Quote:
Originally Posted by Lisasmith111
Here is something I found by poking around with Peter's Series.
Question is why does it work (sort of!).
ie 1/3  1/9 + 1/27...
Suppose I give you a term from it say 1/6561.
Now we know the common ratio could be calculated as follows:
term 2 / term 1 = 1/9 / 1/3 = 1/3
so common ratio = 1/3
we also know the first term = 1/3
Which means we could use the formula for finding a given term from
the series ar^(n1)
Anywho here is the crux dear reader....
I could write 1/6561 = 1/3 * (1/3)^(n1)
(Just to be clear in words the RHS is a third times minus a third raised to
the power of n minus 1.)
If I solve for n using logs I get
1 * log 1/6561 = log 1/3 + 1(n1)log 1/3
log 1/6561 = log 1/3 + (1n)log 1/3
log 1/6561 = log 1/3 + log 1/3 nlog 1/3
(log 1/6561  2log 1/3) / log 1/3 = n = 10 (which is the wrong
answer)
However, If I do the following I get an answer which is closer to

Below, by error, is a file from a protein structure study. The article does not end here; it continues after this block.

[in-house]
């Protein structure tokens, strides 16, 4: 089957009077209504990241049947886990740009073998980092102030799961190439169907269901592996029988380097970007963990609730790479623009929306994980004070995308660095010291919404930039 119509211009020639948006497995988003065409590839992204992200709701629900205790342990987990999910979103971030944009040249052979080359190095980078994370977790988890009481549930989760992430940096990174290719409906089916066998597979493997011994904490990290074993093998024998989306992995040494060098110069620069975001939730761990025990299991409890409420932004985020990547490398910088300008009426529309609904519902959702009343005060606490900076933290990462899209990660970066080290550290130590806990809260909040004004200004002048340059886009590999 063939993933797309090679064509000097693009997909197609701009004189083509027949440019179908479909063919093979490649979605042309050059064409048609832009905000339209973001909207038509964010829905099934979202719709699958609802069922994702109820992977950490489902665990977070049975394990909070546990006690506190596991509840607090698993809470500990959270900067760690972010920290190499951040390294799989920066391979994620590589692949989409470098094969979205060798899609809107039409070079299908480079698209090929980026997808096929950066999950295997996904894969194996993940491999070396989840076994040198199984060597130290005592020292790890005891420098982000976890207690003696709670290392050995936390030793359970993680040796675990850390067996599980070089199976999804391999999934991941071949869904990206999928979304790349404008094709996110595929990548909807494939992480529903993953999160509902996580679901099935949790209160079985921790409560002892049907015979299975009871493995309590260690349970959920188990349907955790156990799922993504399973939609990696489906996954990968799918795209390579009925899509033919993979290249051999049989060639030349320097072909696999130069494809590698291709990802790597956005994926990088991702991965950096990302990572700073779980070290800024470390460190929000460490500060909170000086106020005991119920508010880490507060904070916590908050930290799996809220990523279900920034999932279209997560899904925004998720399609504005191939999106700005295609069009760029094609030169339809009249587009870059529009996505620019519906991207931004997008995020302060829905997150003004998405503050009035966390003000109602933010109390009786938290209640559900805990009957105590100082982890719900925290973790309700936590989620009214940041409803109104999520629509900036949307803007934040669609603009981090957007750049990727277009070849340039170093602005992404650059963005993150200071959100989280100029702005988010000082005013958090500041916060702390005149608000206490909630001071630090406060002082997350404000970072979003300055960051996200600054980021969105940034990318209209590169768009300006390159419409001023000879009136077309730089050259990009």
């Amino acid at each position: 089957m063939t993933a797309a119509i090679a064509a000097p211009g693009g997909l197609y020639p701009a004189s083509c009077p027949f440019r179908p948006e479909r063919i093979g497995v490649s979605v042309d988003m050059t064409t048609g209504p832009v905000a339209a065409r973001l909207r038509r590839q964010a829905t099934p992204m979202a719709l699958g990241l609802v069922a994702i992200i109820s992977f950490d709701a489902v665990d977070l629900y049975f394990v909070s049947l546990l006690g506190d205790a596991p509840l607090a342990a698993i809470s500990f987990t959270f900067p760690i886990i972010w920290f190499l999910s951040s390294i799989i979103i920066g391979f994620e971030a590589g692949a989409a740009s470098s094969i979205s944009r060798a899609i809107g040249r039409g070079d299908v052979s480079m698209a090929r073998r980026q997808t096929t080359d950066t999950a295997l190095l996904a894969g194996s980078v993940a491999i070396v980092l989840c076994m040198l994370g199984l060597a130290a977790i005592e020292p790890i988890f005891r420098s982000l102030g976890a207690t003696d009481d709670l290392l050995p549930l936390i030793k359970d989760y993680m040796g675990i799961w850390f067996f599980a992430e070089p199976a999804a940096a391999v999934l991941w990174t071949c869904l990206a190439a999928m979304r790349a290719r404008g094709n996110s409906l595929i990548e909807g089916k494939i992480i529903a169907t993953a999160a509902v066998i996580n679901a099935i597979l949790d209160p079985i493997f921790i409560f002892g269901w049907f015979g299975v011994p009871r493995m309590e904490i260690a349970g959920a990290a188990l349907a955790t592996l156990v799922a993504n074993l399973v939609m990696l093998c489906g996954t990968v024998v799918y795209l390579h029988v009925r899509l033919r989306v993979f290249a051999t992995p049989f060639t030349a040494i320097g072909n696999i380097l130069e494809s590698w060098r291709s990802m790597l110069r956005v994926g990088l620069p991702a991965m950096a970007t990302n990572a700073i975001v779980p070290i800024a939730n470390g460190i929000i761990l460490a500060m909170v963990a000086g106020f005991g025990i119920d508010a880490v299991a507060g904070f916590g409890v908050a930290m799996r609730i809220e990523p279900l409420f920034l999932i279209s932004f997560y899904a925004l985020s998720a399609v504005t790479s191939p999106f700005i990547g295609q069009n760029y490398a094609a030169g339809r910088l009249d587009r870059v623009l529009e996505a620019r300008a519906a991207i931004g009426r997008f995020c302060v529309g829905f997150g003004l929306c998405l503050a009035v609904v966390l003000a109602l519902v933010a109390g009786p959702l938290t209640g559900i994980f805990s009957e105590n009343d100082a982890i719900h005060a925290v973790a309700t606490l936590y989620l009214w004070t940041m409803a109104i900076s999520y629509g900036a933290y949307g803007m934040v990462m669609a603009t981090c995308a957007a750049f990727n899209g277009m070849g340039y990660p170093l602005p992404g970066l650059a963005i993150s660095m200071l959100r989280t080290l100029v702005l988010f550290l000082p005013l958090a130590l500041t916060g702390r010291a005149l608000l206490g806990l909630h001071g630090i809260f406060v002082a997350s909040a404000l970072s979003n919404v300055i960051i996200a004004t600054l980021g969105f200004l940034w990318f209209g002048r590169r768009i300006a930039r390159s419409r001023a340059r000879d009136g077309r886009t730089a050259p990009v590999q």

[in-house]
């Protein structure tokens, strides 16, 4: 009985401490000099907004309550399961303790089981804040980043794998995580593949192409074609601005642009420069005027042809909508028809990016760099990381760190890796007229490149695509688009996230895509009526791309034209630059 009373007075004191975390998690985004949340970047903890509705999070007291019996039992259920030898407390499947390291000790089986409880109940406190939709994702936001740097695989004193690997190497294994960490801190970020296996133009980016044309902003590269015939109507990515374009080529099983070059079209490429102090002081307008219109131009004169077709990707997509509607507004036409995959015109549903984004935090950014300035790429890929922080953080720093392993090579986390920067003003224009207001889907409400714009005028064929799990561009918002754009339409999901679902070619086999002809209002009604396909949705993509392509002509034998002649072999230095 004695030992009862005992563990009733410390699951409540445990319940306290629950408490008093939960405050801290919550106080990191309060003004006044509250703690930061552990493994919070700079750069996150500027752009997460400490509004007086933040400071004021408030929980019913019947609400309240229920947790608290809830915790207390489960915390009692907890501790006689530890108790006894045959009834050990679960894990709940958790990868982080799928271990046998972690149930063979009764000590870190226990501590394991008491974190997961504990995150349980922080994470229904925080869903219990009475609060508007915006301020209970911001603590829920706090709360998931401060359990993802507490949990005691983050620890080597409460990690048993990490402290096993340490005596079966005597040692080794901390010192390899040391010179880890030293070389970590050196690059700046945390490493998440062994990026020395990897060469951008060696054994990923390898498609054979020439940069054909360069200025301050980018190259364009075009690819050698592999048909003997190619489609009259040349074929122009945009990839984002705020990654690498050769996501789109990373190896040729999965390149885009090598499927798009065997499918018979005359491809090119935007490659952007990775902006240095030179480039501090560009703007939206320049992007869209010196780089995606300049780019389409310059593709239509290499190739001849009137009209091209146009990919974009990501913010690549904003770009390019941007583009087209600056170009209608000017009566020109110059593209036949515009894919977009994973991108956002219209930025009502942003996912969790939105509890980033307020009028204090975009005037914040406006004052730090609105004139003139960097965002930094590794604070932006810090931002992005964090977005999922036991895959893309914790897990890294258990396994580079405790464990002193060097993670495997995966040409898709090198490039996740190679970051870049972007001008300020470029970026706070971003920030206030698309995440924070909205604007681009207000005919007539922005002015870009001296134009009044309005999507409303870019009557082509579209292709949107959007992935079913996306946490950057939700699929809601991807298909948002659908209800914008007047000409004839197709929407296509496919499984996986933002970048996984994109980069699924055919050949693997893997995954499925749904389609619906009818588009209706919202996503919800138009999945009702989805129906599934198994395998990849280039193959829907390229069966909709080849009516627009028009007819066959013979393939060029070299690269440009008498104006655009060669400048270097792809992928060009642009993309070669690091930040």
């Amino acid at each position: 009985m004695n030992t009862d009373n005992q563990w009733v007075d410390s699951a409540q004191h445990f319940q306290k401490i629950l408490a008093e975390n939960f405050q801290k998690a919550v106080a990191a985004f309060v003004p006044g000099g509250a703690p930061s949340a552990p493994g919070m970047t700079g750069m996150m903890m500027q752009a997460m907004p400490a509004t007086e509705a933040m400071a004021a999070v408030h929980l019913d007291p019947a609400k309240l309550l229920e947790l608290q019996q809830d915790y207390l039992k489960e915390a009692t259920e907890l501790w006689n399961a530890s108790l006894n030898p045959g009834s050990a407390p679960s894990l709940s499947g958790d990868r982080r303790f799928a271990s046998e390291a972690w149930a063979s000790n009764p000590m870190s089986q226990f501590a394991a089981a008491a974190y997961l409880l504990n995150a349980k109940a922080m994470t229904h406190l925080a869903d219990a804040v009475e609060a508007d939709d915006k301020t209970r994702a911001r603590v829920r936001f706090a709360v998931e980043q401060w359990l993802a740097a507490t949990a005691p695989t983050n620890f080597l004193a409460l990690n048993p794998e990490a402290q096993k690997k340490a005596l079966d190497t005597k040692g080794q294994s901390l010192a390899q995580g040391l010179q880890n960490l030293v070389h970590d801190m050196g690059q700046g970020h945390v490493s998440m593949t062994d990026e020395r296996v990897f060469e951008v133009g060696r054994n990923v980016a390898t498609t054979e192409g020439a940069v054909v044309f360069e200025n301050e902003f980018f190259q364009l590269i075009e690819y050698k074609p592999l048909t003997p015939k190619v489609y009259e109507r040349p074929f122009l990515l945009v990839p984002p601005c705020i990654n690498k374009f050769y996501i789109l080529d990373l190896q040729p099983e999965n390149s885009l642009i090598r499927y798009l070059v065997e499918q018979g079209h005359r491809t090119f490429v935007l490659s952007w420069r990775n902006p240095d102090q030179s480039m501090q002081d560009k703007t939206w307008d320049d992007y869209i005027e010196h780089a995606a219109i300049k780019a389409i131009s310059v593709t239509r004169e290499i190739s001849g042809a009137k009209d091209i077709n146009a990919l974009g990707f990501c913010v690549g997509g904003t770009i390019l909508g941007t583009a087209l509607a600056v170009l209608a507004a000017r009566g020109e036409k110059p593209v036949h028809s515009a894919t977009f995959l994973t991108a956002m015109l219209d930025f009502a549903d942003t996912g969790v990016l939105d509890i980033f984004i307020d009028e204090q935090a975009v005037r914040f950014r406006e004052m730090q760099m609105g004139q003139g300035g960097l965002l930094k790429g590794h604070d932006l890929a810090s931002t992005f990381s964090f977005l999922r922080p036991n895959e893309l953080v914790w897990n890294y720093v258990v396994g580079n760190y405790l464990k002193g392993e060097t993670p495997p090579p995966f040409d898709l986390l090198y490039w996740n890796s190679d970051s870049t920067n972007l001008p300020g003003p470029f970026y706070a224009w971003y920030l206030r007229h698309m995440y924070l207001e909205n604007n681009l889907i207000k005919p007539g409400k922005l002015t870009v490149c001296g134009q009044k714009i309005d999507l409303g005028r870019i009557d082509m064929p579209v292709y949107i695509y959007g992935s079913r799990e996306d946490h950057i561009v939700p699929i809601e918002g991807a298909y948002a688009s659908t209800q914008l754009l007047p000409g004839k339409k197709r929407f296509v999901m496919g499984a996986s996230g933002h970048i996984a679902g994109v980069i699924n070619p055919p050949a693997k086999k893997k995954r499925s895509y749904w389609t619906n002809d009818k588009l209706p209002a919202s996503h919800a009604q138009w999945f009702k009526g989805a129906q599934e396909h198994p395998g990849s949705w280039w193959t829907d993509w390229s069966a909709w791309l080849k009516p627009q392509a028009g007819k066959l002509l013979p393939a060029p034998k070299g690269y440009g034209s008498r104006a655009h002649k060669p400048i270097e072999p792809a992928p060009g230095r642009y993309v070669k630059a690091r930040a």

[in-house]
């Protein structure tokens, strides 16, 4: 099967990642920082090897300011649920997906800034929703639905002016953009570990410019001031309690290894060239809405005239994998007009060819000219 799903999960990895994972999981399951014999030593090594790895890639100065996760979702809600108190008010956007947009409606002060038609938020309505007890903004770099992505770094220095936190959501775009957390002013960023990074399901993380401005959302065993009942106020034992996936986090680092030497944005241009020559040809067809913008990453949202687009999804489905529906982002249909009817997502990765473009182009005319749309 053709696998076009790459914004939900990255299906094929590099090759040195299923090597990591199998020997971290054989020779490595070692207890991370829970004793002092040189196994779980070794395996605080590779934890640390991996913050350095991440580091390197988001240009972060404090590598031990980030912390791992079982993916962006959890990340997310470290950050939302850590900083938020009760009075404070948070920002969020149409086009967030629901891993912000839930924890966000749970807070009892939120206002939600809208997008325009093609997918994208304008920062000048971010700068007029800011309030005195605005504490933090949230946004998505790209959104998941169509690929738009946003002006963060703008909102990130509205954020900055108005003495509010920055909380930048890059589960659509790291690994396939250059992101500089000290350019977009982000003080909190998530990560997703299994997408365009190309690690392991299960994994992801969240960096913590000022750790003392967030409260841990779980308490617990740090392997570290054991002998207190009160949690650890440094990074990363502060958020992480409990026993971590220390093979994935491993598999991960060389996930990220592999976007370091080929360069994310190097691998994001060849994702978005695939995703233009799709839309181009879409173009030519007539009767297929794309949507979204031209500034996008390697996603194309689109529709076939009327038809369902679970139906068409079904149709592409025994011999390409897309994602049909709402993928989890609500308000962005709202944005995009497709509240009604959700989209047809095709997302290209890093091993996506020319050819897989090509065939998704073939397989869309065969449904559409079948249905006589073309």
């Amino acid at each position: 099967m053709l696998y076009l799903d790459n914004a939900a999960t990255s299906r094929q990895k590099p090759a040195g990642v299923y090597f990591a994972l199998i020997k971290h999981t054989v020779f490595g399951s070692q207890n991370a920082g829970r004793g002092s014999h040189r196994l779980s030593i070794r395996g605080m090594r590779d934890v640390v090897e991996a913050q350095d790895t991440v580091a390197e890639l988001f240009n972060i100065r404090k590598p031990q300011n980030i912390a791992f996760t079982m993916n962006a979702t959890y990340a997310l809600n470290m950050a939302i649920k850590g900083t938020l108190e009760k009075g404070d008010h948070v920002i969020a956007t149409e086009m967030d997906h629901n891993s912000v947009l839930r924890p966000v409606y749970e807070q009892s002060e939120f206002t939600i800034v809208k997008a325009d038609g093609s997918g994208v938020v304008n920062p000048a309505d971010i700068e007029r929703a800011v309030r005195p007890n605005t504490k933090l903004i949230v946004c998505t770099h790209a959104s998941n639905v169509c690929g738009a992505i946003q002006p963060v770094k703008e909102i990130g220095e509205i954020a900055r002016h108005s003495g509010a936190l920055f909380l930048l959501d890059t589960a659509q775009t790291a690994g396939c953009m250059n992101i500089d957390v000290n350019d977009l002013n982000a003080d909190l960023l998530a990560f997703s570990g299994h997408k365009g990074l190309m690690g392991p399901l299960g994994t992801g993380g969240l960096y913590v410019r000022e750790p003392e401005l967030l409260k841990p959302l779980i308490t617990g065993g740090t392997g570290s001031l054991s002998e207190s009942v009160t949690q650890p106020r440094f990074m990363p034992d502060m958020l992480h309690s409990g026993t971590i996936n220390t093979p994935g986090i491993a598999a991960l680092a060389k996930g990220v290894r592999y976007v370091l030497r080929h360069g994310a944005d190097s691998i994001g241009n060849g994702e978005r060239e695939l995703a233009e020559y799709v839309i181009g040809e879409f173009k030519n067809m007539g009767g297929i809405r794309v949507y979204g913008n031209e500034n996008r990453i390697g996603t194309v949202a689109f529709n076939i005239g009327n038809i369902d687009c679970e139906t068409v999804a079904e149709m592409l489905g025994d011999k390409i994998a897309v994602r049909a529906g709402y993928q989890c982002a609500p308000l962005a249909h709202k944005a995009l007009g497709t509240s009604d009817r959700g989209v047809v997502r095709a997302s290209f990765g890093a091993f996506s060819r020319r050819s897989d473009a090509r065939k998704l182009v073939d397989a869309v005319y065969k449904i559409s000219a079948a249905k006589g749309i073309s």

the truth:
So again I write 1/6561 = 1/3 * (1/3)^(n1)
this time I multiply through by 1 and change the power around as
follows:
1/6561 = 1/3 * (1/3)^(1n)
log 1/6561 = 1.log 1/3 + (1n)log 1/3
log 1/6561 = log 1/3 +log 1/3 nlog 1/3
log 1/6561 = nlog 1/3
log 1/6561 / log 1/3 = n
n = 8
Now we can't have a negative term. So I could say we want the
absolute value of n and therefore we get n = 8. Ie 1/6561 is the
8th term in the series. Which is correct.
The trick seems to work but why does is work? (at least sort of!).
But why?
Is there a better way of doing it?

Hi Lisa:
In your attempt to solve the problem using logs, your log step is incorrect.
(1/6561) = (1/3)(1/3)^(n  1)
Now you have to take the logarithm of both sides which gives:
log(1/6561) = log[(1/3)(1/3)^(n  1)]
NOT 1 * log 1/6561 = log 1/3 + 1(n1)log 1/3 which is what you have.
log(1/6561) is not equal to 1*log(1/6561)
As you probably know taking the log of a negative number is not defined, so you cannot use that method.